Research Presentations

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The modern manufacturing industry is investing in new technologies such as the Internet of Things (IoT), big data analytics, cloud computing and cyber security to cope with system complexity, increase information visibility, improve production performance, and gain competitive advantage in the global market. These advances are rapidly enabling a new generation of smart manufacturing that “enable all information about the manufacturing process to be available whenever it is needed, wherever it is needed, and in an easily comprehensible form across the enterprise and among interconnected enterprises”. Smart manufacturing goes beyond the automation of manufacturing shop floors but rather depends on data-driven innovations to realize high levels of autonomy and optimization of manufacturing enterprises. This webinar will review the Internet of Things (IoT) for smart manufacturing that help you:
- Understand the evolution of IoT technology and its applications in the manufacturing domain
- Develop the strategy to implement IoT technology for smart manufacturing
- Understand the technology of cloud computing and fog computing for IoT data analytics
- Realize full potentials of big data through new analytical methods and tools for smarter manufacturing.

H. Yang, S. Kumara, S. Bukkapatnam, and F. Tsung, “The internet of things for smart manufacturing – a review,” IISE Transactions, 2018. DOI: 10.1080/24725854.2018.1555383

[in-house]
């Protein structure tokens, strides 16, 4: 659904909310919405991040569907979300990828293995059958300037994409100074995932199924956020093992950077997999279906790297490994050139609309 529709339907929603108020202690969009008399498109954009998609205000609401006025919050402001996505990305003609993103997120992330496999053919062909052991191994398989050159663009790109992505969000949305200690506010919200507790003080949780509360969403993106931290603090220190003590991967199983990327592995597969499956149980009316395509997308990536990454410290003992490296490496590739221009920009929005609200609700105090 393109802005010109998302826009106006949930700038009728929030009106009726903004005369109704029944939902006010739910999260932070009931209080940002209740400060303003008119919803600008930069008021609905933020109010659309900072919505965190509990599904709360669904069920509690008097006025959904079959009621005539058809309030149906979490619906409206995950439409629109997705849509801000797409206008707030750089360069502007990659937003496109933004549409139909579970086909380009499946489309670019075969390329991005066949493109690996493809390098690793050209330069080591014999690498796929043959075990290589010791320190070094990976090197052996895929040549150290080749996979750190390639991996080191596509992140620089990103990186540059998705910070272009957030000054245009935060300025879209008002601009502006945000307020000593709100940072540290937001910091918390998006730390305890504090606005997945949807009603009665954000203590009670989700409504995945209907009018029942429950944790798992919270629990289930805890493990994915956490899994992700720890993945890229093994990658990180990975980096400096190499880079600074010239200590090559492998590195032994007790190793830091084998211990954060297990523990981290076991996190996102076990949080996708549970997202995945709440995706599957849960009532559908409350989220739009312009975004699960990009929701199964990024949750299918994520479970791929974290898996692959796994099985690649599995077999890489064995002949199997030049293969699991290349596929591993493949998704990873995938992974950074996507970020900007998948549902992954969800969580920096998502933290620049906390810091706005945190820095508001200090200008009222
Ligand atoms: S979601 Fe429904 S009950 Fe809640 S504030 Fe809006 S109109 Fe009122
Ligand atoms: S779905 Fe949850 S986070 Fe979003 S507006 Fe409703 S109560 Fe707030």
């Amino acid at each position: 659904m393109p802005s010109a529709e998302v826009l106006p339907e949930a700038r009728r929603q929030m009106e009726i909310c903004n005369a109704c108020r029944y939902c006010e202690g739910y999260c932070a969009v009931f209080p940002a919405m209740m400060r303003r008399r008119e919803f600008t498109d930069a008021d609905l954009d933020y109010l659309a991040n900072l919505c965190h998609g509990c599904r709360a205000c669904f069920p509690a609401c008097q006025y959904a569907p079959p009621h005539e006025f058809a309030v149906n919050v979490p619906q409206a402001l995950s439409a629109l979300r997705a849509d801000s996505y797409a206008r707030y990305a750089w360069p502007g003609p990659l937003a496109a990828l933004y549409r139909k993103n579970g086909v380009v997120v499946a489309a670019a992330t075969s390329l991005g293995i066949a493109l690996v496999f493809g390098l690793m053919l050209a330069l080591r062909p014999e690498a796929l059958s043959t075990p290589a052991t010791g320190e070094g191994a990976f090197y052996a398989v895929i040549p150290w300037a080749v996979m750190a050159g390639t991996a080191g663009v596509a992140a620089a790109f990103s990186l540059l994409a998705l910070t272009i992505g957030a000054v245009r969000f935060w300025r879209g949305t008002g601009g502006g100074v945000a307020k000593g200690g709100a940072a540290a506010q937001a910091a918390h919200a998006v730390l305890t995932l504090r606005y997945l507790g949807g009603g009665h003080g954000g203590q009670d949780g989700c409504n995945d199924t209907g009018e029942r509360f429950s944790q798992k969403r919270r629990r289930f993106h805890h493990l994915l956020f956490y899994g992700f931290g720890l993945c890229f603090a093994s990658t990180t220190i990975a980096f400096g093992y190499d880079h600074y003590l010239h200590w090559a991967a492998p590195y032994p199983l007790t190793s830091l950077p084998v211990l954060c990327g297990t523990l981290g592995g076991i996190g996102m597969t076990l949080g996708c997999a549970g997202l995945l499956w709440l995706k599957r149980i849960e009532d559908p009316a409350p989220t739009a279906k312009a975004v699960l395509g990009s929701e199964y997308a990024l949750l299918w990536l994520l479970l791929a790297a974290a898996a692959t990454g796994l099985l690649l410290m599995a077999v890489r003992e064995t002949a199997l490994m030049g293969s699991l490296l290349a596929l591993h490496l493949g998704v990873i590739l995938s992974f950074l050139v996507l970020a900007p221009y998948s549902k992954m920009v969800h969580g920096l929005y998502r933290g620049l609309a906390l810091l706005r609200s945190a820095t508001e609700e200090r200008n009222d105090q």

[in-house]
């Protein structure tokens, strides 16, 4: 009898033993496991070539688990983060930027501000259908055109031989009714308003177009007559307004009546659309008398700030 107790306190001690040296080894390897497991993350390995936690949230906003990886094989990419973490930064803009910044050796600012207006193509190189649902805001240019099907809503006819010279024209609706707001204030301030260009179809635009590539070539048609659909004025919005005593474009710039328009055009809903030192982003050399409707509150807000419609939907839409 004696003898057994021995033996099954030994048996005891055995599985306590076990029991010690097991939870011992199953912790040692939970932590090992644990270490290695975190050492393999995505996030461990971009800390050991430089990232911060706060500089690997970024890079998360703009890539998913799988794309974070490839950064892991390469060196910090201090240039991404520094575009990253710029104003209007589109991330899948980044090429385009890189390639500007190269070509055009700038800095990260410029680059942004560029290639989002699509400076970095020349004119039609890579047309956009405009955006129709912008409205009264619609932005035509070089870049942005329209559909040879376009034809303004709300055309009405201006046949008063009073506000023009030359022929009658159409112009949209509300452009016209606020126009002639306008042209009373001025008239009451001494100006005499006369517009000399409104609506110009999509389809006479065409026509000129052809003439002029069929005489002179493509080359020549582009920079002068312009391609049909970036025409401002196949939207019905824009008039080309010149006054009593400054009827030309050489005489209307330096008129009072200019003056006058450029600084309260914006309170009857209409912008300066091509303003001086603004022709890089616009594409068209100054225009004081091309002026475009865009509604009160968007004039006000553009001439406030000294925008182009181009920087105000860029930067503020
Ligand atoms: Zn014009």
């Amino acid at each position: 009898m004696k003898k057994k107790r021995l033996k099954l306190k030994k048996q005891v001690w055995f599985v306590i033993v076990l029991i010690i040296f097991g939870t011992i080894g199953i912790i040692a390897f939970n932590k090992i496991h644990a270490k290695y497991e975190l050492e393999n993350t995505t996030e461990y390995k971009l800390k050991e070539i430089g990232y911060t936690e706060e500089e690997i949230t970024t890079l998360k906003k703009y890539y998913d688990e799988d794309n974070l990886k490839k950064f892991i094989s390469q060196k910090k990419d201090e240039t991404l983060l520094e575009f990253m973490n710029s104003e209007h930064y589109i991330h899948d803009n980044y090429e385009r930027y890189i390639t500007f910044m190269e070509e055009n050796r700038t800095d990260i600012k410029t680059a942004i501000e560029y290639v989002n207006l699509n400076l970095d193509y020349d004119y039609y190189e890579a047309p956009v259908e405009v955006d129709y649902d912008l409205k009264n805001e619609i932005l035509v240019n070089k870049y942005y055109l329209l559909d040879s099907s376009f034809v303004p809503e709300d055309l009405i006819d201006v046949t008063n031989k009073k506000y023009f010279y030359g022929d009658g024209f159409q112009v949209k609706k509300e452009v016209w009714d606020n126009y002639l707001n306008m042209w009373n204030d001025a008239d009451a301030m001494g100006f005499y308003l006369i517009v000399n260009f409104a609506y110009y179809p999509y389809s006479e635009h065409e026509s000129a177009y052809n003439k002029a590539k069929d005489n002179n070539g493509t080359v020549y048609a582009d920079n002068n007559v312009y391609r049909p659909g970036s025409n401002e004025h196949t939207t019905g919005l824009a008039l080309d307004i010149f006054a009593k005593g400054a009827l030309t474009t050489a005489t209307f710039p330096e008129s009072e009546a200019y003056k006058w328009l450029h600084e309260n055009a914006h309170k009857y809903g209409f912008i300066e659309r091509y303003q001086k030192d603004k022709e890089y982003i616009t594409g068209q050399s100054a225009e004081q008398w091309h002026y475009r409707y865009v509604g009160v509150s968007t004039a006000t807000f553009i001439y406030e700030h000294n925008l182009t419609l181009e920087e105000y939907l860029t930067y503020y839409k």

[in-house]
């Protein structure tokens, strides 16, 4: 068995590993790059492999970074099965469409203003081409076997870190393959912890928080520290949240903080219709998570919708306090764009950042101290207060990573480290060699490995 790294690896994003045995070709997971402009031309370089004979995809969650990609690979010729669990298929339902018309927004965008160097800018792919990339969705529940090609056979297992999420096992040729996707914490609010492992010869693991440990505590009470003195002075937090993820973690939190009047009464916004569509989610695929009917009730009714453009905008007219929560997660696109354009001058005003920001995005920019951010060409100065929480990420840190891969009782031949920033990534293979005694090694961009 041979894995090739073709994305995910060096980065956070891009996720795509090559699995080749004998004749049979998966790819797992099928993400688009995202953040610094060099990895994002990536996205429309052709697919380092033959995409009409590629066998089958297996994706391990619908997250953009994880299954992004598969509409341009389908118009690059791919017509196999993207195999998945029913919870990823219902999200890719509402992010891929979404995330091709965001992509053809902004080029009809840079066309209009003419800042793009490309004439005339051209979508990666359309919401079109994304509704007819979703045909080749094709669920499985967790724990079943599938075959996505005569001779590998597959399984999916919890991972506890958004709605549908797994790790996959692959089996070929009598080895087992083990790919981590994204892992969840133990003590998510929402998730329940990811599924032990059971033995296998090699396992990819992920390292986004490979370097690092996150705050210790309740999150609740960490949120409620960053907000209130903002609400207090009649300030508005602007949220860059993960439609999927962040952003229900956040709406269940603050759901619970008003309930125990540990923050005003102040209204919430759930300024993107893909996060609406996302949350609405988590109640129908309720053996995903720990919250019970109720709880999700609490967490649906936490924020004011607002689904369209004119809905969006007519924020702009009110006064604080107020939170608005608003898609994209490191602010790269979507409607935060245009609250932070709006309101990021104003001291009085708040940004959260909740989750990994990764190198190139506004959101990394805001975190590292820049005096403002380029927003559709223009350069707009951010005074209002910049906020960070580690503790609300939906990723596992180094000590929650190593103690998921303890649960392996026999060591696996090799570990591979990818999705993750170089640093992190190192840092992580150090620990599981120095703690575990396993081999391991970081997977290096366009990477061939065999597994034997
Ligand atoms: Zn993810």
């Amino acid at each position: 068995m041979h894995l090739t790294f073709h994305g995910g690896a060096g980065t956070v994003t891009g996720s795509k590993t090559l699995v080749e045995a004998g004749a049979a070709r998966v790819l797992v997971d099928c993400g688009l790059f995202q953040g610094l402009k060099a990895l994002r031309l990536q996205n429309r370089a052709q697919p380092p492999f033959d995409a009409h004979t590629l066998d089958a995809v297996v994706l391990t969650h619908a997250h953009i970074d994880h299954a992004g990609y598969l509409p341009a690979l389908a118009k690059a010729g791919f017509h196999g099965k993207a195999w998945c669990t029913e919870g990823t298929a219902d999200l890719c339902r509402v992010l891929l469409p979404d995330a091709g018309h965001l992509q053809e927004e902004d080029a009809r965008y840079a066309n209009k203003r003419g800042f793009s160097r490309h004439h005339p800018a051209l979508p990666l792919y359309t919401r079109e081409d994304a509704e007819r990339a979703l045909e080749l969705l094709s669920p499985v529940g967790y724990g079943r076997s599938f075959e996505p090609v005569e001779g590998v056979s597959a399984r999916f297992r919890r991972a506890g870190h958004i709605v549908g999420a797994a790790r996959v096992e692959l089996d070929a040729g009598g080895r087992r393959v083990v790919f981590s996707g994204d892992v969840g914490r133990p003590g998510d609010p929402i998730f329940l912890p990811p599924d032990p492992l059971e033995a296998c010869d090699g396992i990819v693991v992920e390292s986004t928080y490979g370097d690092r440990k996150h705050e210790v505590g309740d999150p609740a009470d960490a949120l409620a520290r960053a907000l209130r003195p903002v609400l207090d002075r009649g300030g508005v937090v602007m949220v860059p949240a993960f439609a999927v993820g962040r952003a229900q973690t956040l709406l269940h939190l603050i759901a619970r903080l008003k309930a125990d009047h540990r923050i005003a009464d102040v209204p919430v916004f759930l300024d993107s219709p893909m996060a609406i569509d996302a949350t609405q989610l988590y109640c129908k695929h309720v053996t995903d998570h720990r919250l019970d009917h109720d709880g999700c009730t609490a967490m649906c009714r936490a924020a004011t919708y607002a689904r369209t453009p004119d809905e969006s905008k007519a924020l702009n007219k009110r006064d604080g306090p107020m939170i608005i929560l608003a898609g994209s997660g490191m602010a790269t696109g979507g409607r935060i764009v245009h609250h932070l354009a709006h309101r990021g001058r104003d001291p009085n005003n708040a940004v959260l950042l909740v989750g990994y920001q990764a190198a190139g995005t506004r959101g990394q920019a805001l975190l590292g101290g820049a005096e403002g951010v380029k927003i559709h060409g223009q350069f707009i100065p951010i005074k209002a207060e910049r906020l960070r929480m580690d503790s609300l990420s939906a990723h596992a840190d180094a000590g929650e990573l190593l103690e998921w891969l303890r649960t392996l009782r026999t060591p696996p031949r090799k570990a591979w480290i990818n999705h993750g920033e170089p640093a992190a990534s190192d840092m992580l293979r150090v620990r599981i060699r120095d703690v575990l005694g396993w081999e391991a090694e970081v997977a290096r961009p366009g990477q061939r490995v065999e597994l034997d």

Abstract: Cardiac electrical activities are varying in both space and time. Human heart consists of a fractal network of muscle cells, Purkinje fibers, arteries and veins. Whole-heart modeling of electrical wave conduction and propagation involves a greater level of complexity. Our previous work developed a computer model of the anatomically realistic heart and simulated the electrical conduction with the use of cellular automata and parallel computing. However, simplistic assumptions and rules limit its ability to provide an accurate approximation of real-world dynamics on the complex heart surface, due to sensitive dependence of nonlinear dynamical systems on initial conditions. In this paper, we propose new reaction-diffusion methods and pattern recognition tools to simulate and model spatiotemporal dynamics of electrical wave conduction and propagation on the complex heart surface, which include (i) whole heart model; (ii) 2D isometric graphing of 3D heart geometry; (iii) reaction diffusion modeling of electrical waves in 2D graph, and (iv) spatiotemporal pattern recognition. Experimental results show that the proposed numerical solution has strong potentials to model the space-time dynamics of electrical wave conduction in the whole heart, thereby achieving a better understanding of disease-altered cardiac mechanisms.